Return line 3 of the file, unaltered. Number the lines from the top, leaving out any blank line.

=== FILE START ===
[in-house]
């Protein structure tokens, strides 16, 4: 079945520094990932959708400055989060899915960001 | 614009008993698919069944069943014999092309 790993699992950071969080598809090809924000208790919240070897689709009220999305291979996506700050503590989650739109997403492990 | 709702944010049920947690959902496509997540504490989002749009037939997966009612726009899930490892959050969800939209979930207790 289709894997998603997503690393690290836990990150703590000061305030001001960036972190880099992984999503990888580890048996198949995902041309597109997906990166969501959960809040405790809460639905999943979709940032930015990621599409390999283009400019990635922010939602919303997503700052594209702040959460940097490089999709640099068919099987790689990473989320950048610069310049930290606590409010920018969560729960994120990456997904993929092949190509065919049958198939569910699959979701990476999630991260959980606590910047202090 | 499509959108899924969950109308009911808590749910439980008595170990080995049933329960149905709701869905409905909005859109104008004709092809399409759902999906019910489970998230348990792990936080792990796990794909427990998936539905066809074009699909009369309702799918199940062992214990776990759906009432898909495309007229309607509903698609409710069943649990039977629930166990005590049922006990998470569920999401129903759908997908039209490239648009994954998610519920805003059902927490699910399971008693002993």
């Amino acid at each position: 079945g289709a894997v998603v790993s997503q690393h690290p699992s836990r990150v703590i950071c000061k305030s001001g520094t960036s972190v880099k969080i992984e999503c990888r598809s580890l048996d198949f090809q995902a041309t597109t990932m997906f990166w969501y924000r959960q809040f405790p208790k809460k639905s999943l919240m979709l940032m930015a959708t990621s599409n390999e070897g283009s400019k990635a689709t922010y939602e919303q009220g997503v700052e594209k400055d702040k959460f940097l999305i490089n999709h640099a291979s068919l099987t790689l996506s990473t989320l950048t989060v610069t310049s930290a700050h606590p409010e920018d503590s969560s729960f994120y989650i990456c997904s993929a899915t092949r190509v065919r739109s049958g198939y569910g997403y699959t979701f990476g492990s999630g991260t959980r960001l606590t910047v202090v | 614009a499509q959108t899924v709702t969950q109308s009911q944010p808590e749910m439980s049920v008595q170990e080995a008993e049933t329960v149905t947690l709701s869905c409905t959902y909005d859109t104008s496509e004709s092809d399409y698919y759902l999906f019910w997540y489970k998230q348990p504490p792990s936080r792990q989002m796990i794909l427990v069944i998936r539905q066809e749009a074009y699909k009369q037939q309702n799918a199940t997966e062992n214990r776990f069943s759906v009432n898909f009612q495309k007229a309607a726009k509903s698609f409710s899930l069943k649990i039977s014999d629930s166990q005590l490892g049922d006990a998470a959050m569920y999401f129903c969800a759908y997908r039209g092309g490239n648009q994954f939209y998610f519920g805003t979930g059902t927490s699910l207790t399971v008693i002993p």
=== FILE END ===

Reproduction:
């Amino acid at each position: 079945g289709a894997v998603v790993s997503q690393h690290p699992s836990r990150v703590i950071c000061k305030s001001g520094t960036s972190v880099k969080i992984e999503c990888r598809s580890l048996d198949f090809q995902a041309t597109t990932m997906f990166w969501y924000r959960q809040f405790p208790k809460k639905s999943l919240m979709l940032m930015a959708t990621s599409n390999e070897g283009s400019k990635a689709t922010y939602e919303q009220g997503v700052e594209k400055d702040k959460f940097l999305i490089n999709h640099a291979s068919l099987t790689l996506s990473t989320l950048t989060v610069t310049s930290a700050h606590p409010e920018d503590s969560s729960f994120y989650i990456c997904s993929a899915t092949r190509v065919r739109s049958g198939y569910g997403y699959t979701f990476g492990s999630g991260t959980r960001l606590t910047v202090v | 614009a499509q959108t899924v709702t969950q109308s009911q944010p808590e749910m439980s049920v008595q170990e080995a008993e049933t329960v149905t947690l709701s869905c409905t959902y909005d859109t104008s496509e004709s092809d399409y698919y759902l999906f019910w997540y489970k998230q348990p504490p792990s936080r792990q989002m796990i794909l427990v069944i998936r539905q066809e749009a074009y699909k009369q037939q309702n799918a199940t997966e062992n214990r776990f069943s759906v009432n898909f009612q495309k007229a309607a726009k509903s698609f409710s899930l069943k649990i039977s014999d629930s166990q005590l490892g049922d006990a998470a959050m569920y999401f129903c969800a759908y997908r039209g092309g490239n648009q994954f939209y998610f519920g805003t979930g059902t927490s699910l207790t399971v008693i002993p």